FTS staff members encourage the women to explore interests in order to be productive and stay sober.

“Being at Ke Ola Pono was rewarding,” Reeves said. “Because I am hard of hearing, I know how to sign. My counselor encouraged me to volunteer as a sign language interpreter for families in need of services. I really enjoyed that.”

Cultural interests are encouraged as well.

“I was also reintroduced to hula through The Salvation Army,” Reeves said. “I found it was my way of staying sober; it’s a spiritual experience that makes me feel happy.”

FTS Cultural Integration Coordinator Emily Makahi incorporates cultural classes to help get the women  reconnect with traditional and family values.

“We look at healing from a cultural standpoint. Although we use Hawaiian culture because it’s our host culture, we also look at the culture of motherhood, sisterhood and ‘ohana (family). We encourage these women to connect to their own personal cultures,” Makahi said. “For [Reeves], hula was an expression and healing aspect to her recovery and her instructor, Kumu Hula Kilohana Silve, helped her to establish a positive connection in the community, outside of Women’s Way.”

Stage Three: Ka ‘Ohu O Mānoa

Women who complete the first and second stages of FTS and are in stable recovery can apply for a room in Ka ‘Ohu O Mānoa, a transitional housing program for up to 12 women and their children.

“It’s a chance for them to be independent; however there are some rules. They are required to be working or going to school and attend a weekly house meeting,” Bainum said. “They are working toward that ultimate goal of being self-sufficient, sober mothers.”

Reeves and her peers at Ka ‘Ohu O Mānoa transitional housing are given opportunities to pave the path for a bright future.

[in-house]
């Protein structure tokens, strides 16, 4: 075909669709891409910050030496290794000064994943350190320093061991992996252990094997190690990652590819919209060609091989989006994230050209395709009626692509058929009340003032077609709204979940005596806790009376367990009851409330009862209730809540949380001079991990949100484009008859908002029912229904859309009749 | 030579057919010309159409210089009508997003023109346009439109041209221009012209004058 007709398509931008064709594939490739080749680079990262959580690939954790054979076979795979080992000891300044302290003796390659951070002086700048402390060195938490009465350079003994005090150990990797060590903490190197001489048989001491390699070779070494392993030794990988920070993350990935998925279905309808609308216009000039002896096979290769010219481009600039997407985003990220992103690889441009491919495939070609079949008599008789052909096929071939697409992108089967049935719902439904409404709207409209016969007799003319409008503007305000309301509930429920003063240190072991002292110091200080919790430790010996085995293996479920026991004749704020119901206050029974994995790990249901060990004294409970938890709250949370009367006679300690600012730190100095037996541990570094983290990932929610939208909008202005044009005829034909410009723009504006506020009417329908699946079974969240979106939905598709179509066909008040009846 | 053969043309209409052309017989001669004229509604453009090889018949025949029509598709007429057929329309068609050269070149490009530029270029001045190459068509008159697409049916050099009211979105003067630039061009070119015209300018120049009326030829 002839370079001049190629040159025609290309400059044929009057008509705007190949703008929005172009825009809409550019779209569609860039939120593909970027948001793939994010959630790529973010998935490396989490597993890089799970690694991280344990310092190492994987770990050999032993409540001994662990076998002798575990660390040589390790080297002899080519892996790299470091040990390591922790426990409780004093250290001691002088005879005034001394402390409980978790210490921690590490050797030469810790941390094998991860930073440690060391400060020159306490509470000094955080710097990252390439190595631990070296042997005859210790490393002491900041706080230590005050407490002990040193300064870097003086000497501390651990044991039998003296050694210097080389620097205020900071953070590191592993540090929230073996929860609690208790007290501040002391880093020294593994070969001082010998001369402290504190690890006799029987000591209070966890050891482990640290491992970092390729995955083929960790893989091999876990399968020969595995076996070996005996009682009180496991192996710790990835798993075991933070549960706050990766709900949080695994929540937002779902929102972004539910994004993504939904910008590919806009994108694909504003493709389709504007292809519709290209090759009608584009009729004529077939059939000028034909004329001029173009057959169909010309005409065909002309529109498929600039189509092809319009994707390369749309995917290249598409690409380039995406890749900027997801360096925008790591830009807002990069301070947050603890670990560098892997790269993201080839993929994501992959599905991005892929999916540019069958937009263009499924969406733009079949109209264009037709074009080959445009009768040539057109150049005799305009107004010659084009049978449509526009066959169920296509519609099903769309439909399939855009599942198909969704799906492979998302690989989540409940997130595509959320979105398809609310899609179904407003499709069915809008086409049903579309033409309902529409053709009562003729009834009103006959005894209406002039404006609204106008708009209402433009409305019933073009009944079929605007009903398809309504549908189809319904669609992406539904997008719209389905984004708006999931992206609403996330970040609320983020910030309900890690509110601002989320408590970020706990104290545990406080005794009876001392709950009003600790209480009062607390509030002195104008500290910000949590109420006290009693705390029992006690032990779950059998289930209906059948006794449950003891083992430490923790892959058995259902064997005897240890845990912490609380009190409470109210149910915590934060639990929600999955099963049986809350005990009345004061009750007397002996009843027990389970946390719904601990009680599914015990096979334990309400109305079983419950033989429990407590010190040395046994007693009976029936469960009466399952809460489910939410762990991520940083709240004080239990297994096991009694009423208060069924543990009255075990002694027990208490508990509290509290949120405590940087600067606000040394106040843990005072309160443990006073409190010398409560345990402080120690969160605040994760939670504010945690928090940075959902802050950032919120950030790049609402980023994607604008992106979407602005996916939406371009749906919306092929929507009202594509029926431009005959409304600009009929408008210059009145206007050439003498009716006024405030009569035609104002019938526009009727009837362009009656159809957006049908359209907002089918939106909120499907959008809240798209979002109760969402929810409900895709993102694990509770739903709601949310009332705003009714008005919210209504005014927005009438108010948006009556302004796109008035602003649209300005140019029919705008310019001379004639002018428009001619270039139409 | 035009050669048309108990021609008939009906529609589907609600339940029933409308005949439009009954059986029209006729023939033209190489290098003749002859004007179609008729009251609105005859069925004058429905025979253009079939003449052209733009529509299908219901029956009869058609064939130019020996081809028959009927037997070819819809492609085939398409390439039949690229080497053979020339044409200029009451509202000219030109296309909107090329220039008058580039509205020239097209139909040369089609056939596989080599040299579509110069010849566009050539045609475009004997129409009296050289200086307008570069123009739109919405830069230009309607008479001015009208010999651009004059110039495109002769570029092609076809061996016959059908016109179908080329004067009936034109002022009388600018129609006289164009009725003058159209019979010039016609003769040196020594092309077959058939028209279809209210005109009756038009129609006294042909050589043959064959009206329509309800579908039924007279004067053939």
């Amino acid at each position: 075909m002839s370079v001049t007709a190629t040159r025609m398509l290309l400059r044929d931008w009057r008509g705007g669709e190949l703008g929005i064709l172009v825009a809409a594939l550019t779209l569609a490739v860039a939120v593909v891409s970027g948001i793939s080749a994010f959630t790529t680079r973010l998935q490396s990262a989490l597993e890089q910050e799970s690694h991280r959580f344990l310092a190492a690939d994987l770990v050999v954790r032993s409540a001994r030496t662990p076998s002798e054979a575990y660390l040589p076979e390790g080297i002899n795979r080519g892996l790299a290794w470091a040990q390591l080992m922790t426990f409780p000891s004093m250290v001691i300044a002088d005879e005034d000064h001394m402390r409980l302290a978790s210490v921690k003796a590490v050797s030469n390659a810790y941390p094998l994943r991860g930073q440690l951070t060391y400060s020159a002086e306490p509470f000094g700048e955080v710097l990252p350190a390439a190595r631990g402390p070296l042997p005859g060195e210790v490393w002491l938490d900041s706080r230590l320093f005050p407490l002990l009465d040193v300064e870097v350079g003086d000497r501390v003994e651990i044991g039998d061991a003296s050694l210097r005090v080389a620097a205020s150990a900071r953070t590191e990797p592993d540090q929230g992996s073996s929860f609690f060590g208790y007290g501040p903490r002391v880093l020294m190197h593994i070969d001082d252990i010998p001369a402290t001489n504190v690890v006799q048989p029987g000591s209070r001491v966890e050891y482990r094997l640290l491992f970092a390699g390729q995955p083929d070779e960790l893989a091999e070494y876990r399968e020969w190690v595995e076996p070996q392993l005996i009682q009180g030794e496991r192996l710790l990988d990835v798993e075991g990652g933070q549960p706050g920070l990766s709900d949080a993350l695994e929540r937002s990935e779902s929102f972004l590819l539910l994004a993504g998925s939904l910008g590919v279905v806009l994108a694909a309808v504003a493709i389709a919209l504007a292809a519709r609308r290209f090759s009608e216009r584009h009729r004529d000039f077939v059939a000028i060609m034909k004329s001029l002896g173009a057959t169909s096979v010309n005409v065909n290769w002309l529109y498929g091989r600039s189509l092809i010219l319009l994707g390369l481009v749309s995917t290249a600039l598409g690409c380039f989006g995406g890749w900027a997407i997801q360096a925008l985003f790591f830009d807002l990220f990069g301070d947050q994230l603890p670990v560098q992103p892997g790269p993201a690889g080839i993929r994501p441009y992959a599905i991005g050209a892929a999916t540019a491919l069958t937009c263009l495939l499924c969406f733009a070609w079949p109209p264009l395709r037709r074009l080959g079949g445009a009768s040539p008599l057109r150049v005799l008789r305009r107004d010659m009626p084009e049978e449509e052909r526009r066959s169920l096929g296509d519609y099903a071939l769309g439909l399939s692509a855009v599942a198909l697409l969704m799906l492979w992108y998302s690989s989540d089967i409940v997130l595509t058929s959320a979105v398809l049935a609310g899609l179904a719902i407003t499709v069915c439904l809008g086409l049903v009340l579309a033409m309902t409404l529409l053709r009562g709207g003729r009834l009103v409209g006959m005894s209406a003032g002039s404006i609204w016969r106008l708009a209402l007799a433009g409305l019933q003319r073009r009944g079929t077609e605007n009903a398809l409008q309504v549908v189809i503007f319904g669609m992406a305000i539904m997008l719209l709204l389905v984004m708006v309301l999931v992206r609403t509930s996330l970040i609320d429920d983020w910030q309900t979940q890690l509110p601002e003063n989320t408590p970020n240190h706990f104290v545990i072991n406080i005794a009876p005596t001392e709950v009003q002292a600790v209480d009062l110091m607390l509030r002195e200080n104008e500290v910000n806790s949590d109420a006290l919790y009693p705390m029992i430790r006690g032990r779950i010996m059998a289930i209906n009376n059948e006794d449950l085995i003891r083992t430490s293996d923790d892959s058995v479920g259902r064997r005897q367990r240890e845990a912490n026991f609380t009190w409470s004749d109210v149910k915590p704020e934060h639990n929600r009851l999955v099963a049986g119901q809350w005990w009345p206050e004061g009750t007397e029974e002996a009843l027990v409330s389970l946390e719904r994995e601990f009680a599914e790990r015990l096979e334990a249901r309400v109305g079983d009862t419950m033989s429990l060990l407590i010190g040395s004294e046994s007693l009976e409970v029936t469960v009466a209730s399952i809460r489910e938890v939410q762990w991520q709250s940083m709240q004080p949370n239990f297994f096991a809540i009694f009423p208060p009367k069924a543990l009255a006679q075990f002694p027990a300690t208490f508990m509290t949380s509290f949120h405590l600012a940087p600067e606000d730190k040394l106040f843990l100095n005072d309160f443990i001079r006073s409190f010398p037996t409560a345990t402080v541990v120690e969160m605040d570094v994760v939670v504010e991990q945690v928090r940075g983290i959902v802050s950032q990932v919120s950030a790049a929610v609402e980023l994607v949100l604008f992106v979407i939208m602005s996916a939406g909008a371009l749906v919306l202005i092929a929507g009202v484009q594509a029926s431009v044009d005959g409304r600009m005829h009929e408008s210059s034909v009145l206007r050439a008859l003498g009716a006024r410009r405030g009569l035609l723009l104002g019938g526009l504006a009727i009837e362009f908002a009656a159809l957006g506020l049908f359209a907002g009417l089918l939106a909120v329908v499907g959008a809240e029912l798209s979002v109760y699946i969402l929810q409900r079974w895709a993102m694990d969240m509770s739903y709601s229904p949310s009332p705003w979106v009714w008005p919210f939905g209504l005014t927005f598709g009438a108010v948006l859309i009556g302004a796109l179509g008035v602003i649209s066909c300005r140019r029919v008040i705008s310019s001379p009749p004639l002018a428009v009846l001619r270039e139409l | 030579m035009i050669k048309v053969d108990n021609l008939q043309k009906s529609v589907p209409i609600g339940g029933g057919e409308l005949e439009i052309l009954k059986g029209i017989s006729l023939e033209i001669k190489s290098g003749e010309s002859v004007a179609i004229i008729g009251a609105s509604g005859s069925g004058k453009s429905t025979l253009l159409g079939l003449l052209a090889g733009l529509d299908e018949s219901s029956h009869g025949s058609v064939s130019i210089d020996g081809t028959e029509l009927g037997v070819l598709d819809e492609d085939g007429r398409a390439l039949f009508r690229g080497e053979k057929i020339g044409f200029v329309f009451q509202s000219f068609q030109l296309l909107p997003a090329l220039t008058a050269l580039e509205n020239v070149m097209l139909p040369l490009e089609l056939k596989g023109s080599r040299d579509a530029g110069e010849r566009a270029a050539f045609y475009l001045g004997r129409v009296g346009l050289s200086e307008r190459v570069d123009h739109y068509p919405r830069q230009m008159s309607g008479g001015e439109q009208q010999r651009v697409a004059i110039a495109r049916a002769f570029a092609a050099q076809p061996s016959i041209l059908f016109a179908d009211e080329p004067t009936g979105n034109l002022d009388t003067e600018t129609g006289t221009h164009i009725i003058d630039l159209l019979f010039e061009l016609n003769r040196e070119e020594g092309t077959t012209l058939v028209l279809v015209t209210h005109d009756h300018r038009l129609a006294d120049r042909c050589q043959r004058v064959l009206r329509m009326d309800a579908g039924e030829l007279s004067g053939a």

“I feel productive and motivated by being here. My son, Baba, and I live in a safe place. I go to school while he attends preschool and on the weekends, we enjoy group activities like going to the movies or the museum,” Reeves said.

In May, Reeves will graduate from the FTS program and enter the workforce as an educated, spiritual and sober woman. “I’m going to miss the people here, but I am prepared to live independently, stay clean, be reunited with my other children and have my own safe place to live,” she said.

The Salvation Army’s FTS program serves 43 families at full capacity. FTS aims to break the cycle of chemical dependence, and to help young children with emotional, behavioral and developmental problems to develop the skills they need to be successful at home and school.

“There’s so much stigma that goes with women with addiction, especially with mothers. There’s guilt, shame and judgment. Women respond in a different way to treatment—FTS is very feeling focused and provides the opportunity for them to express their emotions and talk about things that fuel their addictions. It’s a tough program, a challenge, but it’s a great program,” said Bainum. “Once they walk through our doors in need of help and guidance, we hug them tightly, showing them that we care. We nurture them, keep them safe and support them.”